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Budget 2017 has proposed a slew of benefits related to long-term capital gains. The most important is the shift of the base year to be used for long-term capital gains computation for all asset classes. Here is a summary and illustration of long-term capital gains computation with base year 2001.

1: Change in duration for computation of capital gains

Gains from the sale of immovable property (land or building) after a holding period of 2 years will now qualify for long-term capital gains. Earlier this was three years.

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The rent received from a house property is treated as income and taxed as per slab. However, certain deductions are eligible for this taxable amount. Budget 2017  had restricted the amount of deduction one can claim. Here is an illustration and a revised real estate returns calculator.

The taxable income is given by:  rent - (loss from house property)

Loss from house property (old rule)

loss from house property = Rental income - (corporation+water/sewage tax) - (standard deduction) - (interest component of home loan)

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‘Should I buy a house/apartment now’ or ‘should I continue to stay in a rented accommodation?’  I am sure you would agree that this is a common dilemma faced by many youngsters.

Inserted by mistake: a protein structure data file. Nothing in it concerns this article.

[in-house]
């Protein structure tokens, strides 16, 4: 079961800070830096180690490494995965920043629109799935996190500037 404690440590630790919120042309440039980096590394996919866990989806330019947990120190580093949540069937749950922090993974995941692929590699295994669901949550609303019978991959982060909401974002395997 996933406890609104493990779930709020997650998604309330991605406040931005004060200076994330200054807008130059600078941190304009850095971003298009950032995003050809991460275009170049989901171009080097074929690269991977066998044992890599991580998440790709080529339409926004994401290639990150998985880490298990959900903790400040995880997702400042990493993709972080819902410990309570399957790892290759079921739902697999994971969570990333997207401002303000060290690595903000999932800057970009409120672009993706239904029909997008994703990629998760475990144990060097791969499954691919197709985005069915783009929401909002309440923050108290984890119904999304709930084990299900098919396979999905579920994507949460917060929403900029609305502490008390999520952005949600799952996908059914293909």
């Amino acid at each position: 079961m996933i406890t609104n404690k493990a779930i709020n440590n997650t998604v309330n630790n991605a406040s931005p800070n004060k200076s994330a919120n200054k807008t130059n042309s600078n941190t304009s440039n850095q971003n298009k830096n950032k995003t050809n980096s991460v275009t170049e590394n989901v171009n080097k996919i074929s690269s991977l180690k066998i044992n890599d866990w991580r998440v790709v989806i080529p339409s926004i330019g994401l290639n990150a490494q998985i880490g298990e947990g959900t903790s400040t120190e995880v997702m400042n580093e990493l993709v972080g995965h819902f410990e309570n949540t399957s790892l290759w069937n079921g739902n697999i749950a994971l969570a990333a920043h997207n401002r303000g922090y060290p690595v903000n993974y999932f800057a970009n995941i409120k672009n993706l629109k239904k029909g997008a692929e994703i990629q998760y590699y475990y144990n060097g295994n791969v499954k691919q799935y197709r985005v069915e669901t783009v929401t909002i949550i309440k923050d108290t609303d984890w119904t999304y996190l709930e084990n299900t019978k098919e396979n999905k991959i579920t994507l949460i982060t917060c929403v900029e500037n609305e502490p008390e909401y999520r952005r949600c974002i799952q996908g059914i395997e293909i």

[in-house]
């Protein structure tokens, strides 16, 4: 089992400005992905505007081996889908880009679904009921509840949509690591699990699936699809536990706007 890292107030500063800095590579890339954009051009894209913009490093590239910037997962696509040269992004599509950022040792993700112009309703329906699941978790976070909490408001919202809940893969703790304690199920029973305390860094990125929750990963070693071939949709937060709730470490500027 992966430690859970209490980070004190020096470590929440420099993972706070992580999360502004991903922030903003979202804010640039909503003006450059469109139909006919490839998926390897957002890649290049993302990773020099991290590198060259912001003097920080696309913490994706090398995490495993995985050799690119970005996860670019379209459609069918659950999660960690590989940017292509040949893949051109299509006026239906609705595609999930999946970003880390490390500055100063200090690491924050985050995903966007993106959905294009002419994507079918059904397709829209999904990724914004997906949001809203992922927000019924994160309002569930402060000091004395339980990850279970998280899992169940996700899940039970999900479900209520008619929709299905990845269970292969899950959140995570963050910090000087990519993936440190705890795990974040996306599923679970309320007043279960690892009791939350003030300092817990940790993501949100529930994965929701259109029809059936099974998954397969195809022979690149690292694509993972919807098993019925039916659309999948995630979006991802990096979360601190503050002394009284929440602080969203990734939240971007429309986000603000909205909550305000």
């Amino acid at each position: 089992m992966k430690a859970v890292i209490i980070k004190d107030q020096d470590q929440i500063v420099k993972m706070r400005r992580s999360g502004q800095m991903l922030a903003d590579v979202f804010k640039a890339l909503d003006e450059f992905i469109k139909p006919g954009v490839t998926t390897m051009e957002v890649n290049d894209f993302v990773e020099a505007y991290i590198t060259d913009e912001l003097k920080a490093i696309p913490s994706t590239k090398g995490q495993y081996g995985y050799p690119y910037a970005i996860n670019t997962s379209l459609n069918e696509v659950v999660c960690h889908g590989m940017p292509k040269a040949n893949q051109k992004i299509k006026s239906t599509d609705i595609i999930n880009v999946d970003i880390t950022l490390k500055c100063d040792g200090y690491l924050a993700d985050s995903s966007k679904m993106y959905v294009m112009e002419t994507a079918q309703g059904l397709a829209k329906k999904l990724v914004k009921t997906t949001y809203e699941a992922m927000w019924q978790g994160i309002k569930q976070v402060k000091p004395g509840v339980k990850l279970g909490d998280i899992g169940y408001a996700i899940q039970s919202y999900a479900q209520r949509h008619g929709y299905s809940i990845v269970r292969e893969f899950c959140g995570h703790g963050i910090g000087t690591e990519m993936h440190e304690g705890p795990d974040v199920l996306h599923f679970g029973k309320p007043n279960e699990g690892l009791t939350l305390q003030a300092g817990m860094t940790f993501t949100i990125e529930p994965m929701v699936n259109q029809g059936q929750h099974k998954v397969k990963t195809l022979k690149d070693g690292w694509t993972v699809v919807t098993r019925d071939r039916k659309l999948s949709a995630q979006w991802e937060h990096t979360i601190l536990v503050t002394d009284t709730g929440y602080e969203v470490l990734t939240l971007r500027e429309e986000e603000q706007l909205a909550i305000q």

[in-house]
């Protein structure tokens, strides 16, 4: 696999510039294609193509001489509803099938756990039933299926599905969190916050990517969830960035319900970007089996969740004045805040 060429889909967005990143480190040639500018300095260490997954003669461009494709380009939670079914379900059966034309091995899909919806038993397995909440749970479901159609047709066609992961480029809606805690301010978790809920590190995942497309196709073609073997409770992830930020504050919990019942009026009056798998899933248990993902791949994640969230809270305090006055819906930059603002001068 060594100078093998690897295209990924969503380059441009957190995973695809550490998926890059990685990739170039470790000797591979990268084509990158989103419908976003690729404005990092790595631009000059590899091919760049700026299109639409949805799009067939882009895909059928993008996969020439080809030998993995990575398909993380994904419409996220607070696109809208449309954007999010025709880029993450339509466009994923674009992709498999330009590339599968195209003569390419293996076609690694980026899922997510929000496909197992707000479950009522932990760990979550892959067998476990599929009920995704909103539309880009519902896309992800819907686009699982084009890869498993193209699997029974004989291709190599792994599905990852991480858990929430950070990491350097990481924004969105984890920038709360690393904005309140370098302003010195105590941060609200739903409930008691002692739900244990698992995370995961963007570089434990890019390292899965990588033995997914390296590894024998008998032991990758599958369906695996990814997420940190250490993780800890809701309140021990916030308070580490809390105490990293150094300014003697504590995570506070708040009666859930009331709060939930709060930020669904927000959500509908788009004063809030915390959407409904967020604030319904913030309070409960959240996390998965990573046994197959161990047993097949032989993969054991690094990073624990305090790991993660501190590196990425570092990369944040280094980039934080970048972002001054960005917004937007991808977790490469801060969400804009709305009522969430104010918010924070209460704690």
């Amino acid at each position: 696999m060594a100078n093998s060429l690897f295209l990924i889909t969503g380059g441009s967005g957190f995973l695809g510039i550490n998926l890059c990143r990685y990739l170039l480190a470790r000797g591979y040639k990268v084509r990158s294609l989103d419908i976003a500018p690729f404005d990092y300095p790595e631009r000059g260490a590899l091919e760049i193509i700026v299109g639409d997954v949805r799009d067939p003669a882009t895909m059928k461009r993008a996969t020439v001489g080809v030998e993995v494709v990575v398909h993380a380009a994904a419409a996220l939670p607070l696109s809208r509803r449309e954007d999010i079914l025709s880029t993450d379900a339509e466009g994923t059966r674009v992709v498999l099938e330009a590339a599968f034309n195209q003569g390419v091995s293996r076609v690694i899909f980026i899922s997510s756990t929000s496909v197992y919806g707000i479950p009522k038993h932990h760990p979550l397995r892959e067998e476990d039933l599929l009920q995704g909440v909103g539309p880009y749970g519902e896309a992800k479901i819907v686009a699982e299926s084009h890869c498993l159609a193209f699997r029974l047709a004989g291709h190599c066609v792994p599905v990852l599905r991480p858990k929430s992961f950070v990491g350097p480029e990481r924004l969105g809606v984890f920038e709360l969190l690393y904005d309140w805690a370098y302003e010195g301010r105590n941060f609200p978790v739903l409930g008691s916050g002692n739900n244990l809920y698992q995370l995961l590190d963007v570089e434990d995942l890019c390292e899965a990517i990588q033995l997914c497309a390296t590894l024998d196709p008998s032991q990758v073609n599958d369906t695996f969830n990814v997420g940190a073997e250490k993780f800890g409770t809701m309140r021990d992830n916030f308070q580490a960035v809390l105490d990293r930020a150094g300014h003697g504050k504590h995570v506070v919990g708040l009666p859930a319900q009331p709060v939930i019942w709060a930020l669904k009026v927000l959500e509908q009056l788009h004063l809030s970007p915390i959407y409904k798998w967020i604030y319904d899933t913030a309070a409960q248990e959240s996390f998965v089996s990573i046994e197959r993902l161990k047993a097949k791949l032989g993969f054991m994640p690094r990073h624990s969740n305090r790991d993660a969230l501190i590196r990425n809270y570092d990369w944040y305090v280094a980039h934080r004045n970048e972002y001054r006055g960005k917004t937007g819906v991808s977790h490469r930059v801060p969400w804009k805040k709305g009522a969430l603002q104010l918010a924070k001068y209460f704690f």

In fact, although there are several decent ‘rent’ vs. ‘buy’ calculators available, I continue to receive requests to make one.  For a variety of reasons, I am not motivated to make one although from a mathematical point of view it is reasonably interesting.

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Here are five reasons why I will never invest in real estate.  This is me taking sides on the equity vs. real estate debate. There is more to investing than returns. So instead of comparing past returns of both asset classes and claiming equity won or real estate won, I would like to consider other important aspects.

So here goes. I will never invest in real estate because,

1. It will skew my asset allocation perhaps forever

Personal finance has two components: insurance (or fortification) and investment.

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There is  a strong buzz that real estate prices are going to crash. I can count three types of people who are contributing to this buzz:

1) Presstitute-portals - they don't know need a rhyme or reason. All they want is traffic.

2) Those who sell equity products - what better chance to remind their clients that equity is a much better asset class.

3) Equity investors - driven by a delectable sense of 'I told you so', they would like to share articles that portend a real estate crash among their friends and relatives.

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